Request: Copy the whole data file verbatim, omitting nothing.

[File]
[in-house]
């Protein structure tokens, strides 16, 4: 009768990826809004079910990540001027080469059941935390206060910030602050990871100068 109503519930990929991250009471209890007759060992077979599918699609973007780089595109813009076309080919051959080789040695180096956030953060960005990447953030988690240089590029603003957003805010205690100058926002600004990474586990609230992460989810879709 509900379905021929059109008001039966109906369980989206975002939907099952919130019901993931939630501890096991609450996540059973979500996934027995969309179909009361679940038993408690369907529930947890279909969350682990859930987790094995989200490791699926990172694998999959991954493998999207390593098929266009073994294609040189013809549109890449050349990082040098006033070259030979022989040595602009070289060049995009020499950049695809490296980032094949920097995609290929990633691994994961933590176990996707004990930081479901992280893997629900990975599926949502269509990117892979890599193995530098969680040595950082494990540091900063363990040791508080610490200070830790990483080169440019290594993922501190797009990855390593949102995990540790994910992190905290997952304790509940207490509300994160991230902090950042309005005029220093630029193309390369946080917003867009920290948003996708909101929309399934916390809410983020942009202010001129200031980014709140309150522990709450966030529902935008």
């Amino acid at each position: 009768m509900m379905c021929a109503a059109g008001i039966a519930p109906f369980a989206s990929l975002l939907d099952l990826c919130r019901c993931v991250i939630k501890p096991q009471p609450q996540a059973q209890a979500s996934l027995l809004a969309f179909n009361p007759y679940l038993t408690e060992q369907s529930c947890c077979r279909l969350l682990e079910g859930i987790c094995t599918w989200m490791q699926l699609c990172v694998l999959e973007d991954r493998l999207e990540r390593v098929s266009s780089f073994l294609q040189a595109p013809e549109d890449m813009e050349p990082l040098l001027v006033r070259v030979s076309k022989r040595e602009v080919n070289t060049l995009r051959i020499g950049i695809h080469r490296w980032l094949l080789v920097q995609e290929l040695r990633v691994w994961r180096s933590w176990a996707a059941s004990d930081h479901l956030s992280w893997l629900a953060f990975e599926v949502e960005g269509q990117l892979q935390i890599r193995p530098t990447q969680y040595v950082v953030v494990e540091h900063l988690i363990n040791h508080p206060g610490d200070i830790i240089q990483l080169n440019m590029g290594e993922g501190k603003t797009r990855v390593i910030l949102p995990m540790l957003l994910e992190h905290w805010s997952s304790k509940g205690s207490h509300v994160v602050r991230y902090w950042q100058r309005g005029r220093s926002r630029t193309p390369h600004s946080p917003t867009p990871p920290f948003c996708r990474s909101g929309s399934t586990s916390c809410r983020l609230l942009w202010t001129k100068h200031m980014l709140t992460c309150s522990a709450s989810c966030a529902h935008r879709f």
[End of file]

[in-house]
């Protein structure tokens, strides 16, 4: 009768990826809004079910990540001027080469059941935390206060910030602050990871100068 109503519930990929991250009471209890007759060992077979599918699609973007780089595109813009076309080919051959080789040695180096956030953060960005990447953030988690240089590029603003957003805010205690100058926002600004990474586990609230992460989810879709 509900379905021929059109008001039966109906369980989206975002939907099952919130019901993931939630501890096991609450996540059973979500996934027995969309179909009361679940038993408690369907529930947890279909969350682990859930987790094995989200490791699926990172694998999959991954493998999207390593098929266009073994294609040189013809549109890449050349990082040098006033070259030979022989040595602009070289060049995009020499950049695809490296980032094949920097995609290929990633691994994961933590176990996707004990930081479901992280893997629900990975599926949502269509990117892979890599193995530098969680040595950082494990540091900063363990040791508080610490200070830790990483080169440019290594993922501190797009990855390593949102995990540790994910992190905290997952304790509940207490509300994160991230902090950042309005005029220093630029193309390369946080917003867009920290948003996708909101929309399934916390809410983020942009202010001129200031980014709140309150522990709450966030529902935008």
């Amino acid at each position: 009768m509900m379905c021929a109503a059109g008001i039966a519930p109906f369980a989206s990929l975002l939907d099952l990826c919130r019901c993931v991250i939630k501890p096991q009471p609450q996540a059973q209890a979500s996934l027995l809004a969309f179909n009361p007759y679940l038993t408690e060992q369907s529930c947890c077979r279909l969350l682990e079910g859930i987790c094995t599918w989200m490791q699926l699609c990172v694998l999959e973007d991954r493998l999207e990540r390593v098929s266009s780089f073994l294609q040189a595109p013809e549109d890449m813009e050349p990082l040098l001027v006033r070259v030979s076309k022989r040595e602009v080919n070289t060049l995009r051959i020499g950049i695809h080469r490296w980032l094949l080789v920097q995609e290929l040695r990633v691994w994961r180096s933590w176990a996707a059941s004990d930081h479901l956030s992280w893997l629900a953060f990975e599926v949502e960005g269509q990117l892979q935390i890599r193995p530098t990447q969680y040595v950082v953030v494990e540091h900063l988690i363990n040791h508080p206060g610490d200070i830790i240089q990483l080169n440019m590029g290594e993922g501190k603003t797009r990855v390593i910030l949102p995990m540790l957003l994910e992190h905290w805010s997952s304790k509940g205690s207490h509300v994160v602050r991230y902090w950042q100058r309005g005029r220093s926002r630029t193309p390369h600004s946080p917003t867009p990871p920290f948003c996708r990474s909101g929309s399934t586990s916390c809410r983020l609230l942009w202010t001129k100068h200031m980014l709140t992460c309150s522990a709450s989810c966030a529902h935008r879709f």